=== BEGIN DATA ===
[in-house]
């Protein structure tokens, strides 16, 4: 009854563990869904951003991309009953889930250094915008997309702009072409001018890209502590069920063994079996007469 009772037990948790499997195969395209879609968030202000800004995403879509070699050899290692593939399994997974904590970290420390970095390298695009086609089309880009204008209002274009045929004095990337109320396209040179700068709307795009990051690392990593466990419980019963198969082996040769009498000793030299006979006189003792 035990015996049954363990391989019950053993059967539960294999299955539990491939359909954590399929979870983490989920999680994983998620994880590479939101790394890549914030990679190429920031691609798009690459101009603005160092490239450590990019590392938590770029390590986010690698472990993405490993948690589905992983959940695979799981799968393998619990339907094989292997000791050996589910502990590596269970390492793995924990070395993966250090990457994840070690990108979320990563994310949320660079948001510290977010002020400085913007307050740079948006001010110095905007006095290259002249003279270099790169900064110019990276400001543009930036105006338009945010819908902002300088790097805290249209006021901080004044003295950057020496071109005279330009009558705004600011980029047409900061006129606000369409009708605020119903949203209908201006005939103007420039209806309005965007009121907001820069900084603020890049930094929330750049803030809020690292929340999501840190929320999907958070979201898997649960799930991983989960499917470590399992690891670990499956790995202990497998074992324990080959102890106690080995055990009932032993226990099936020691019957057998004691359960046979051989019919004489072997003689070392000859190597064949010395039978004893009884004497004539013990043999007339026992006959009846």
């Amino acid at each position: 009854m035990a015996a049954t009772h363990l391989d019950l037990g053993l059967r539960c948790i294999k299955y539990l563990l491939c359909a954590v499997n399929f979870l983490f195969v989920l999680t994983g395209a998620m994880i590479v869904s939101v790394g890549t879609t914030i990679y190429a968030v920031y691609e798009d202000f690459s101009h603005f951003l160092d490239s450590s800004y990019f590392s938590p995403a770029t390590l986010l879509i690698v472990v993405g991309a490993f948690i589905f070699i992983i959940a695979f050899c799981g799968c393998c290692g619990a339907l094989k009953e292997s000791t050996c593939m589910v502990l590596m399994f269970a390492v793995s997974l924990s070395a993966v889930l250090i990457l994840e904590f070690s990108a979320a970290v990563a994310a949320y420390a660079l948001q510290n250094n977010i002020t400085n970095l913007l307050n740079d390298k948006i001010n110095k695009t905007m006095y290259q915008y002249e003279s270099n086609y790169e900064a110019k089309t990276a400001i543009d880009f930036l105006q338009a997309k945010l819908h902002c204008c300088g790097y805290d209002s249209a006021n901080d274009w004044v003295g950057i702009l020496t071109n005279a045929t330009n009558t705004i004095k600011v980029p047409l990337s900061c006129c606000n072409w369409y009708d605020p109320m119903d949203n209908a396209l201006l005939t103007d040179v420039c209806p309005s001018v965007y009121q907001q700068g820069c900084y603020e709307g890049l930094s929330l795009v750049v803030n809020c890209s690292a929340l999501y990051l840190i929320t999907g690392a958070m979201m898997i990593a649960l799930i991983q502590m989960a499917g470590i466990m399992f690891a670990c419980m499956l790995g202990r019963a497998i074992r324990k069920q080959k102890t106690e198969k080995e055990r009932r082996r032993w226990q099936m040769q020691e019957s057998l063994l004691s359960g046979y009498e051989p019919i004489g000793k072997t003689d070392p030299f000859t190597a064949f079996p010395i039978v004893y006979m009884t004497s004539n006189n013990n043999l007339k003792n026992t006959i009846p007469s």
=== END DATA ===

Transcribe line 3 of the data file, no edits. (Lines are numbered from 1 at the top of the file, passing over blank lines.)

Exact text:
């Amino acid at each position: 009854m035990a015996a049954t009772h363990l391989d019950l037990g053993l059967r539960c948790i294999k299955y539990l563990l491939c359909a954590v499997n399929f979870l983490f195969v989920l999680t994983g395209a998620m994880i590479v869904s939101v790394g890549t879609t914030i990679y190429a968030v920031y691609e798009d202000f690459s101009h603005f951003l160092d490239s450590s800004y990019f590392s938590p995403a770029t390590l986010l879509i690698v472990v993405g991309a490993f948690i589905f070699i992983i959940a695979f050899c799981g799968c393998c290692g619990a339907l094989k009953e292997s000791t050996c593939m589910v502990l590596m399994f269970a390492v793995s997974l924990s070395a993966v889930l250090i990457l994840e904590f070690s990108a979320a970290v990563a994310a949320y420390a660079l948001q510290n250094n977010i002020t400085n970095l913007l307050n740079d390298k948006i001010n110095k695009t905007m006095y290259q915008y002249e003279s270099n086609y790169e900064a110019k089309t990276a400001i543009d880009f930036l105006q338009a997309k945010l819908h902002c204008c300088g790097y805290d209002s249209a006021n901080d274009w004044v003295g950057i702009l020496t071109n005279a045929t330009n009558t705004i004095k600011v980029p047409l990337s900061c006129c606000n072409w369409y009708d605020p109320m119903d949203n209908a396209l201006l005939t103007d040179v420039c209806p309005s001018v965007y009121q907001q700068g820069c900084y603020e709307g890049l930094s929330l795009v750049v803030n809020c890209s690292a929340l999501y990051l840190i929320t999907g690392a958070m979201m898997i990593a649960l799930i991983q502590m989960a499917g470590i466990m399992f690891a670990c419980m499956l790995g202990r019963a497998i074992r324990k069920q080959k102890t106690e198969k080995e055990r009932r082996r032993w226990q099936m040769q020691e019957s057998l063994l004691s359960g046979y009498e051989p019919i004489g000793k072997t003689d070392p030299f000859t190597a064949f079996p010395i039978v004893y006979m009884t004497s004539n006189n013990n043999l007339k003792n026992t006959i009846p007469s």